Toothiana, Queen of the Tooth Fairy Armiesby William Joyce
Series: The Guardians #3
221 pages, Fantasy
Reviewed by Ariel_of_Narnia
PlotIt's been several months since the Guardians last battled Pitch at the earth's core and neither hide or hair of him has been seen since. The village takes a vacation to the Lunar Lamadary where they learn of another Guardian with a painful history.
MoralityThe Guardians take their job of protecting children and each other very seriously and are great friends with each other. When trouble strikes, they rush to meet it. Their care for each other - particularly Nightlight's and Katherine's - is evident. Young Katherine shines especially in this story when she makes a game-changing decision based on something very important that the other Guardians have forgotten.
Toothiana's backstory includes sacrifice, loving parents, caring friends, and virtue in the midst of the troubles that she faced.
Spiritual ContentThe greatest magic is in belief. "I believe" is chanted a couple times.
Ombric is an Atlantean wizard with knowledge of spells; North is his apprentice. The powerful relics have magical properties. Nightlight and Pitch are more or less spirit-like. The Lunar Lamas are holy men who "study" the Man in the Moon; whether this is scholastic or religious is not said.
The Spirit of the Forest restores North's old bandit band back from stone. A magical elephant ends up turning a man into a monkey. A monkey army is said to be part-monkey, part-man (man-like in mind, mostly) and consisting of the bad parts of both.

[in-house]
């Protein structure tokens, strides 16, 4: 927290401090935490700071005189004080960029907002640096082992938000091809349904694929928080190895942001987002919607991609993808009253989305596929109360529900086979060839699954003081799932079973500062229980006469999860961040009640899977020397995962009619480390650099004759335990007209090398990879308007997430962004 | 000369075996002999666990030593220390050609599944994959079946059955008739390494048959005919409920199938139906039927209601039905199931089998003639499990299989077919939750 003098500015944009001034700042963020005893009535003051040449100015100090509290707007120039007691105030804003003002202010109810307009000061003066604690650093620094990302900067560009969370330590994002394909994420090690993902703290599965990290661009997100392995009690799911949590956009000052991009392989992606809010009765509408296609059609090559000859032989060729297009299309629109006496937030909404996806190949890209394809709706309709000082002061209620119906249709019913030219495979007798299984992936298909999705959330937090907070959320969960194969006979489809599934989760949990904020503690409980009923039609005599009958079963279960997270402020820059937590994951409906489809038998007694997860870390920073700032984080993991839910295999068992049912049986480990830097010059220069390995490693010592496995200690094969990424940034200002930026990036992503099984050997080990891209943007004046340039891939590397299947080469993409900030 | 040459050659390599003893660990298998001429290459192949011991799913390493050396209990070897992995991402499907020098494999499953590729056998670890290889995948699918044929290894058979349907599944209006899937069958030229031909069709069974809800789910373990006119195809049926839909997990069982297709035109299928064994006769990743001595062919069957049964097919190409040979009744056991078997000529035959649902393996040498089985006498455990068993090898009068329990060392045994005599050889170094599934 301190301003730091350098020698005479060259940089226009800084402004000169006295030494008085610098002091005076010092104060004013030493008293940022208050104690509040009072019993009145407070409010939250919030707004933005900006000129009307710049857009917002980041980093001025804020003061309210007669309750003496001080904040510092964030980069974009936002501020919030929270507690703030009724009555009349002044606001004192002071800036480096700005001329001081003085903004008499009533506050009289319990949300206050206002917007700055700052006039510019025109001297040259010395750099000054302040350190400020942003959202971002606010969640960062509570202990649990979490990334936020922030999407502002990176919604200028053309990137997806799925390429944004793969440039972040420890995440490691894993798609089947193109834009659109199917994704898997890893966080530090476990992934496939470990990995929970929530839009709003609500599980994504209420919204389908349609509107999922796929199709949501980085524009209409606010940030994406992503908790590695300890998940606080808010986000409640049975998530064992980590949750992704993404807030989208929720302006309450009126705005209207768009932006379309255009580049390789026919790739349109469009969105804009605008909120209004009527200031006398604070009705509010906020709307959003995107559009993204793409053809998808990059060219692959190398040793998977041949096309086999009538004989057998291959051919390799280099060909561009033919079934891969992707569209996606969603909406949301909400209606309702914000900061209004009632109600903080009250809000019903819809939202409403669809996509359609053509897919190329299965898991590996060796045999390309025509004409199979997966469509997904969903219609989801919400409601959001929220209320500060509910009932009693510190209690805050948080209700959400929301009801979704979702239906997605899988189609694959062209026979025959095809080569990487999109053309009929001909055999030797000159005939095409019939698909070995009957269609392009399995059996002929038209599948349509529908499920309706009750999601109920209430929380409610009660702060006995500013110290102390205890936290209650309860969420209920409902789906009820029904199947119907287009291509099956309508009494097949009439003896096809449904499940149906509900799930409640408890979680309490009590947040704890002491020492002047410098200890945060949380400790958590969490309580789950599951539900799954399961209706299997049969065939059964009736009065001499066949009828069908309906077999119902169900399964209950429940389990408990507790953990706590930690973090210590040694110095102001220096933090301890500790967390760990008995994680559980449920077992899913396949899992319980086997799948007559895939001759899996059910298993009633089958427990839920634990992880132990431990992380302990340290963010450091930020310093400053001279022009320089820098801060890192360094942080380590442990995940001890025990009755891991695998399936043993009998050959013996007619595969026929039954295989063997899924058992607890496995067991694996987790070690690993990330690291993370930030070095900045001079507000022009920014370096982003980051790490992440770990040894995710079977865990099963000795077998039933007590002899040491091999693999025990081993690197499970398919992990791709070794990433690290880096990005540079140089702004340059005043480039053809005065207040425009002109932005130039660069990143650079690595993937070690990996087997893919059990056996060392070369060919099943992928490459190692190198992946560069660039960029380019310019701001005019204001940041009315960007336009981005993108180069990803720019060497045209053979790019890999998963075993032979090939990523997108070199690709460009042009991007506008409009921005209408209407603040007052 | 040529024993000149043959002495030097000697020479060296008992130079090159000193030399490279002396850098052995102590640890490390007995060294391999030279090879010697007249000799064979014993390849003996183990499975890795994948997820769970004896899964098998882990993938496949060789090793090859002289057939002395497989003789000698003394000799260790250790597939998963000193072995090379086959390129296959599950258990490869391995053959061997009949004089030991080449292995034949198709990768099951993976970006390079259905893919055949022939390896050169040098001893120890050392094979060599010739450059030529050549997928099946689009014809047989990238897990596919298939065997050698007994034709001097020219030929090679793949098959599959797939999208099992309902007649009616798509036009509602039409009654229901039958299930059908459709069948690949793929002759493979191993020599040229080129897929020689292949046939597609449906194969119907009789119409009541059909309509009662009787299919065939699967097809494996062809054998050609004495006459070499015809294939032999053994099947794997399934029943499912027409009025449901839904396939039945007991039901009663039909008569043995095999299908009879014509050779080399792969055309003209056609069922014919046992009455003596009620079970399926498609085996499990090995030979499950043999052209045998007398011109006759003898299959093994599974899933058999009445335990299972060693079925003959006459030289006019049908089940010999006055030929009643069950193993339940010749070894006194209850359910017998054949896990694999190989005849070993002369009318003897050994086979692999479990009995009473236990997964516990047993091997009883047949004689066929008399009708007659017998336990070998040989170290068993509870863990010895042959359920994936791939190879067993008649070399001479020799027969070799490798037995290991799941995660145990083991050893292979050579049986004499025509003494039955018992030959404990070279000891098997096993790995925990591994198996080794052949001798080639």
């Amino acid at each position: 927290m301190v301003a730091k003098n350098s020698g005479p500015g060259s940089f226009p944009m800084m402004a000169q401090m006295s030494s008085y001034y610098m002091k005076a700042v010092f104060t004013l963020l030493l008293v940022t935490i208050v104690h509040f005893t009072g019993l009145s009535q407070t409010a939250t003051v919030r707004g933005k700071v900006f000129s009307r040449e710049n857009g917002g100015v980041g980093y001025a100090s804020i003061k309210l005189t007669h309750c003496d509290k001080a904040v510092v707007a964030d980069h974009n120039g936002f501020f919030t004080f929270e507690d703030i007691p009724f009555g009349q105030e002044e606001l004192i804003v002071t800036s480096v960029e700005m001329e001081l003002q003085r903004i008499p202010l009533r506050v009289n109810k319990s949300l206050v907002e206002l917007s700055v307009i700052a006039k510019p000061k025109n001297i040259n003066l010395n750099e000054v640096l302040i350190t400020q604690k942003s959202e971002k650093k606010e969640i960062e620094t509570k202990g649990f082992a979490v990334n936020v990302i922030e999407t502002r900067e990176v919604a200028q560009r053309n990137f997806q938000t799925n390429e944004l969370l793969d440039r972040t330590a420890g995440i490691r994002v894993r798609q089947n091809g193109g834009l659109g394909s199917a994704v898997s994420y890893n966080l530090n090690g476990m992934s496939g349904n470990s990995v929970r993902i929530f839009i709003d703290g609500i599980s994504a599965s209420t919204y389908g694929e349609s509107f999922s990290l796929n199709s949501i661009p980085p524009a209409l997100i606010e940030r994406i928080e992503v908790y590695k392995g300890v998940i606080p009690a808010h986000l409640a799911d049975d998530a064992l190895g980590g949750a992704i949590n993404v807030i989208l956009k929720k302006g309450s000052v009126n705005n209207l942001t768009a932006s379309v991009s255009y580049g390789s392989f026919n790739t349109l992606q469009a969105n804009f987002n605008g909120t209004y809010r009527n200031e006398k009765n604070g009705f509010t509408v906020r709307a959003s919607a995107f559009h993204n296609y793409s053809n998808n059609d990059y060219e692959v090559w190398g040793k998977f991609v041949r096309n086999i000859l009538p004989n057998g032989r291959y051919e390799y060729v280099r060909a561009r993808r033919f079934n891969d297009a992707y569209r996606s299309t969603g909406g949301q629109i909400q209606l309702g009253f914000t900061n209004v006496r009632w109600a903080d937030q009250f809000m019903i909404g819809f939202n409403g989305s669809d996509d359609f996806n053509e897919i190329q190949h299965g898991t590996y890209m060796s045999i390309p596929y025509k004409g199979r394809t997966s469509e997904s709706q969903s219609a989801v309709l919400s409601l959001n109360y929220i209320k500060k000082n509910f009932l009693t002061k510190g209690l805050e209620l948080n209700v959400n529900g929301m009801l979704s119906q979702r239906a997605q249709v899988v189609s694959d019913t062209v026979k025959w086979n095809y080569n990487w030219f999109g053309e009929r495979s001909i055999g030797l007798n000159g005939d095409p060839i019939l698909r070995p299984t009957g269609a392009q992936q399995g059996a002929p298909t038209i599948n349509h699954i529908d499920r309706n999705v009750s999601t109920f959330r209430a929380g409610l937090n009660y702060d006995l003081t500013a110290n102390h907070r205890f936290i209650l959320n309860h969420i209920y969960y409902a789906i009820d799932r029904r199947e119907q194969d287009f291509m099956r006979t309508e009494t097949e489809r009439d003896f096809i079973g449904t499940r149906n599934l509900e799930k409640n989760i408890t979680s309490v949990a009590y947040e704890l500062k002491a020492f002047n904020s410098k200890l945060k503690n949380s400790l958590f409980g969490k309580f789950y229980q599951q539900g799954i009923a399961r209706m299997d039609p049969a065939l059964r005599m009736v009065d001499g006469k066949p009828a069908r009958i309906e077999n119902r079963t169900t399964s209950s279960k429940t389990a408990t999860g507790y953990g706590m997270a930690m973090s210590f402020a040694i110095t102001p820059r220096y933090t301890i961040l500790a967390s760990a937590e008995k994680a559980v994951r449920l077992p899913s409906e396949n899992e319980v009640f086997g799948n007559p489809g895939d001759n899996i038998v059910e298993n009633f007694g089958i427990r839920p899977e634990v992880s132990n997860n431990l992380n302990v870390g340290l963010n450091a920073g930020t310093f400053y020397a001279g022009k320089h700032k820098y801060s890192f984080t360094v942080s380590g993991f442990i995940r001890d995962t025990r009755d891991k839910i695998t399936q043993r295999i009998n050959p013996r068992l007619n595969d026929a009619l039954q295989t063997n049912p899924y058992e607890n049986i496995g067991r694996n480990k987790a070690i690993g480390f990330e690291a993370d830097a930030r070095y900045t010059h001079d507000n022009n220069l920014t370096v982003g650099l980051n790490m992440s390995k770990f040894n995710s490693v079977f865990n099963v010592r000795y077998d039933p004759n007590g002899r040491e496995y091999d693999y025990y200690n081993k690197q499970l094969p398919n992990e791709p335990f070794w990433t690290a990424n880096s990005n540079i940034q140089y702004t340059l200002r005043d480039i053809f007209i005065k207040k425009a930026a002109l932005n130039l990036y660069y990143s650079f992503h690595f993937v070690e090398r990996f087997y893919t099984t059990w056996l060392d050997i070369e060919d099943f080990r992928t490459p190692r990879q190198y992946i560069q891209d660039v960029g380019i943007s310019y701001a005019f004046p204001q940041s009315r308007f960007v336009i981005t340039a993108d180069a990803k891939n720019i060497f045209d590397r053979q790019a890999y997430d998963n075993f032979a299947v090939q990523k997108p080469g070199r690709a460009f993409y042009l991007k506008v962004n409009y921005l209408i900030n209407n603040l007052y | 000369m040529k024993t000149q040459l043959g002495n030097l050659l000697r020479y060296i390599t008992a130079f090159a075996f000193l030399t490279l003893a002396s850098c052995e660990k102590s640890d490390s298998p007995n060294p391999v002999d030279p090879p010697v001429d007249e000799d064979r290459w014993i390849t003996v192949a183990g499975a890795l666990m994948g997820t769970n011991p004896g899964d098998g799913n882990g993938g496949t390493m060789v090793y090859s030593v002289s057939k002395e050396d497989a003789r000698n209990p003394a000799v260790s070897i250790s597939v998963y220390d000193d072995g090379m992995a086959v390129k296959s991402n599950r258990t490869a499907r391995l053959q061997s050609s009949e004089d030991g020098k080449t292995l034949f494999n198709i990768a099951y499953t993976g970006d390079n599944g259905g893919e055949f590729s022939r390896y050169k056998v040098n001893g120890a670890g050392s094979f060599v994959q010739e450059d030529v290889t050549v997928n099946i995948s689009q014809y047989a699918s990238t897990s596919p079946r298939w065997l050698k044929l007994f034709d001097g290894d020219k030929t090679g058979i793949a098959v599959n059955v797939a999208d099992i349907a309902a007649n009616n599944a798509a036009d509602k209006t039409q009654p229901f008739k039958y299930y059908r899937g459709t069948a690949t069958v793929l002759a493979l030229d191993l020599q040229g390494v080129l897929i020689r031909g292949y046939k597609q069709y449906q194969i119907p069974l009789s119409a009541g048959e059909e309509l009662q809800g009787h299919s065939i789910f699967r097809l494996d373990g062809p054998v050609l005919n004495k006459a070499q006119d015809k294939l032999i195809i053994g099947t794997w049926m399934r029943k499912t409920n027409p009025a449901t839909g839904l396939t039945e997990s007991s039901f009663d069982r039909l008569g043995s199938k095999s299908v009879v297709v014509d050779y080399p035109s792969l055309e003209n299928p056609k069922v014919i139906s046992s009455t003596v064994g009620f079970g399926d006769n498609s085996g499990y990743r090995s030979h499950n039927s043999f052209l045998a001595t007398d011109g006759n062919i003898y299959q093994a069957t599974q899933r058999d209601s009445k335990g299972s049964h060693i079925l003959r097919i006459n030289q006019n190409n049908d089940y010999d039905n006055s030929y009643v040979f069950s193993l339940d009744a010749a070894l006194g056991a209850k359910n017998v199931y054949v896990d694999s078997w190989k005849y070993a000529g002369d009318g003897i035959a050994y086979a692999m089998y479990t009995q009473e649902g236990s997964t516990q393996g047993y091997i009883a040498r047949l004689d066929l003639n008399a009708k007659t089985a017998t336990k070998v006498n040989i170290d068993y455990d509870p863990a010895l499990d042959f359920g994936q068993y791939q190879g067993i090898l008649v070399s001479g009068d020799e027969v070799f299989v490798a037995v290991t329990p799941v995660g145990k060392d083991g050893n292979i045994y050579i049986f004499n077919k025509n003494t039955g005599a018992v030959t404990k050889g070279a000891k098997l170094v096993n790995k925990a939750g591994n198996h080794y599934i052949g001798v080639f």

Mother Nature makes an appearance. Toothiana herself is a result of a union between a man and a once-immortal winged woman; she also has the ability to divide into multiple miniature versions of herself. Bunnymund goes through a temporary bodily change.
ViolenceFights between the forces of good and evil break out. Injuries are inflicted, but the only serious damage mentioned is a wounded wing and the implied deaths of two people (these deaths are part of Toothiana's past and so are told in story-form). Katherine falls from a cliff and is barely saved, but she knocks her chin and loses a tooth as a result. She is also kidnapped by monkeys who jostle her a good deal.
Drug and Alcohol ContentNone.
Crude or Profane Language or ContentNone.
ConclusionThis story deals a lot with hatred and revenge and the overcoming of these emotions to become a better man. Other themes include intense care and friendship, the love between parents and children, and the cherishing of memories. All in all, a good story with great morals and a lesser concentration of magic than the two books that came before.
Note: "The Guardians of Childhood" novels are best read in chronological order as they build on each other; "Nicholas St. North" and "E. Aster Bunnymund" precede this story.
|Written for Age:||8-10|
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